I was pleased to read the analysis by Baldessarini and Tondo1 indicating that, contrary to some reports, lithium has not lost its efficacy as a treatment for bipolar disorder in recent years. Certainly their findings are in accord with my own clinical experience that lithium is effective and well tolerated, especially at moderate serum lithium concentrations, as they note in their report.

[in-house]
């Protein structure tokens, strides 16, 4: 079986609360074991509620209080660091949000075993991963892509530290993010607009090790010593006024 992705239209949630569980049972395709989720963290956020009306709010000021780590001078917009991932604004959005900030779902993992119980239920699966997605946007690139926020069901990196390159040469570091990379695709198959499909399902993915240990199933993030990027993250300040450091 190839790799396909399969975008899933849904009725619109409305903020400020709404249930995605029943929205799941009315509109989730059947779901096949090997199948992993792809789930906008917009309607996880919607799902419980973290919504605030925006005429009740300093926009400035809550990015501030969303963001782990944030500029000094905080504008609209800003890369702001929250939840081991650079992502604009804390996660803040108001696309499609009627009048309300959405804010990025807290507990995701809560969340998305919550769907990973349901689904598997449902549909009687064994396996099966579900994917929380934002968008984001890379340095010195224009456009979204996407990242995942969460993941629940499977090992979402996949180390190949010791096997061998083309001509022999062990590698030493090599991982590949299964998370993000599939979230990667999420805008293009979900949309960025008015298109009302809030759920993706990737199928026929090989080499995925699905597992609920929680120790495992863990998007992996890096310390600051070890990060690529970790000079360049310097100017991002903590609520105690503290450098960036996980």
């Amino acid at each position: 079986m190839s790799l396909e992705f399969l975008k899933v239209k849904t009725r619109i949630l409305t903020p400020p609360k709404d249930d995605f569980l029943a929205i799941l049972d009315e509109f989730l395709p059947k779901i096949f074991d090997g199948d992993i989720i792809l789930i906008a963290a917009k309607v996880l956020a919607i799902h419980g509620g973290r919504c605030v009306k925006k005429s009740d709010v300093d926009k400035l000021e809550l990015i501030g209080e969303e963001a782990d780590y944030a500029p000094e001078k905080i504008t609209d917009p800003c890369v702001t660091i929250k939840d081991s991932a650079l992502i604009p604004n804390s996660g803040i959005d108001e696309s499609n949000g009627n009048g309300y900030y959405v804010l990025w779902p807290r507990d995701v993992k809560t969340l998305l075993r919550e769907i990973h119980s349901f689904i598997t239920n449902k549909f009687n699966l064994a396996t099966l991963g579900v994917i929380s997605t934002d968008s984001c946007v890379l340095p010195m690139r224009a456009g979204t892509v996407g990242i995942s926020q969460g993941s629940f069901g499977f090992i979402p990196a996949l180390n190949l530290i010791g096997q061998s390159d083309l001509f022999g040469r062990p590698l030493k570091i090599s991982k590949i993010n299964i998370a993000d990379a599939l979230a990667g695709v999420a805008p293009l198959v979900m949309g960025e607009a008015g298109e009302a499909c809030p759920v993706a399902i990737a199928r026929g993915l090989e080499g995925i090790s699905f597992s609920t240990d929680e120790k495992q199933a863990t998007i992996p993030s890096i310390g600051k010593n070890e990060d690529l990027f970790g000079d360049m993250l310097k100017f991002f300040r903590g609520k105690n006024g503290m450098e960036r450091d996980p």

One factor that may be responsible for lithium's fall from grace among clinicians and patients is its status as an "orphan" or "poor relative." Since lithium is cheap and unpatented, no wealthy drug company has any interest in demonstrating its merits as a mood stabilizer. There are no lavishly catered all-star symposia at major psychiatric meetings to sing the praises of this humble salt. And when did you last see a pen, notepad, calendar, or trinket with "Lithium" embossed on it? Finally, lithium is regarded as old news and, as such, is less appealing to psychiatric researchers eager to make their mark on the field.